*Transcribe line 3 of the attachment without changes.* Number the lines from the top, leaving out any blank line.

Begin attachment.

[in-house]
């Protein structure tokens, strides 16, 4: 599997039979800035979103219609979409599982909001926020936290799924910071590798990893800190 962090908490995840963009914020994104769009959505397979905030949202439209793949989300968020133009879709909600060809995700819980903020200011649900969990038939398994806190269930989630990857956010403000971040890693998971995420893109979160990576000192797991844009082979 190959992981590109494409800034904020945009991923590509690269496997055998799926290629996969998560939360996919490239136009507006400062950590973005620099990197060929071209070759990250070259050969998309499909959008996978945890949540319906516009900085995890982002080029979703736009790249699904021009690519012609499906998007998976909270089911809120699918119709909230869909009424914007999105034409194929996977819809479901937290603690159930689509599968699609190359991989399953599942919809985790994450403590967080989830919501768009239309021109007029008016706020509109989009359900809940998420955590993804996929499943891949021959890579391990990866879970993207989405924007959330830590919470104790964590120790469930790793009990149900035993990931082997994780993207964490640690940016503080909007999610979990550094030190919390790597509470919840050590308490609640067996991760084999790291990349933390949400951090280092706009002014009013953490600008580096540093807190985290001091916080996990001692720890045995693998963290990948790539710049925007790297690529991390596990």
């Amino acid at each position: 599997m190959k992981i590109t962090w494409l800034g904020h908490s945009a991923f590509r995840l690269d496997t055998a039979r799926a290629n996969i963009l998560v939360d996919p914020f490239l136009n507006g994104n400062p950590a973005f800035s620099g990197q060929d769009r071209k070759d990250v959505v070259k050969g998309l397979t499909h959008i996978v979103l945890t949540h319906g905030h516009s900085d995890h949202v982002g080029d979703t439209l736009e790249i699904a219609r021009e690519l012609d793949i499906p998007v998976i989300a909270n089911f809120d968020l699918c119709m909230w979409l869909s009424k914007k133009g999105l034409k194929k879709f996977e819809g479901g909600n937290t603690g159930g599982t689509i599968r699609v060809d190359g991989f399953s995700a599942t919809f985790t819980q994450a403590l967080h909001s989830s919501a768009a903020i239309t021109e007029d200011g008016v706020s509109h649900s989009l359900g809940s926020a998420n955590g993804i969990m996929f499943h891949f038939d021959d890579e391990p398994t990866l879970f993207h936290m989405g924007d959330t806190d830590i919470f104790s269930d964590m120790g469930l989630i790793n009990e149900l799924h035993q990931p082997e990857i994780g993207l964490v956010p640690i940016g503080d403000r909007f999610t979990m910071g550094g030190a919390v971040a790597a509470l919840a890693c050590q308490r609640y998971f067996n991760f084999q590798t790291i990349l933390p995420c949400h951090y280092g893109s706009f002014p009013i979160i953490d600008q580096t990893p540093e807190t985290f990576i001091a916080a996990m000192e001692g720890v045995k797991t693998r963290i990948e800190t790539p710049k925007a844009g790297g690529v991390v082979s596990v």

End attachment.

């Amino acid at each position: 599997m190959k992981i590109t962090w494409l800034g904020h908490s945009a991923f590509r995840l690269d496997t055998a039979r799926a290629n996969i963009l998560v939360d996919p914020f490239l136009n507006g994104n400062p950590a973005f800035s620099g990197q060929d769009r071209k070759d990250v959505v070259k050969g998309l397979t499909h959008i996978v979103l945890t949540h319906g905030h516009s900085d995890h949202v982002g080029d979703t439209l736009e790249i699904a219609r021009e690519l012609d793949i499906p998007v998976i989300a909270n089911f809120d968020l699918c119709m909230w979409l869909s009424k914007k133009g999105l034409k194929k879709f996977e819809g479901g909600n937290t603690g159930g599982t689509i599968r699609v060809d190359g991989f399953s995700a599942t919809f985790t819980q994450a403590l967080h909001s989830s919501a768009a903020i239309t021109e007029d200011g008016v706020s509109h649900s989009l359900g809940s926020a998420n955590g993804i969990m996929f499943h891949f038939d021959d890579e391990p398994t990866l879970f993207h936290m989405g924007d959330t806190d830590i919470f104790s269930d964590m120790g469930l989630i790793n009990e149900l799924h035993q990931p082997e990857i994780g993207l964490v956010p640690i940016g503080d403000r909007f999610t979990m910071g550094g030190a919390v971040a790597a509470l919840a890693c050590q308490r609640y998971f067996n991760f084999q590798t790291i990349l933390p995420c949400h951090y280092g893109s706009f002014p009013i979160i953490d600008q580096t990893p540093e807190t985290f990576i001091a916080a996990m000192e001692g720890v045995k797991t693998r963290i990948e800190t790539p710049k925007a844009g790297g690529v991390v082979s596990v």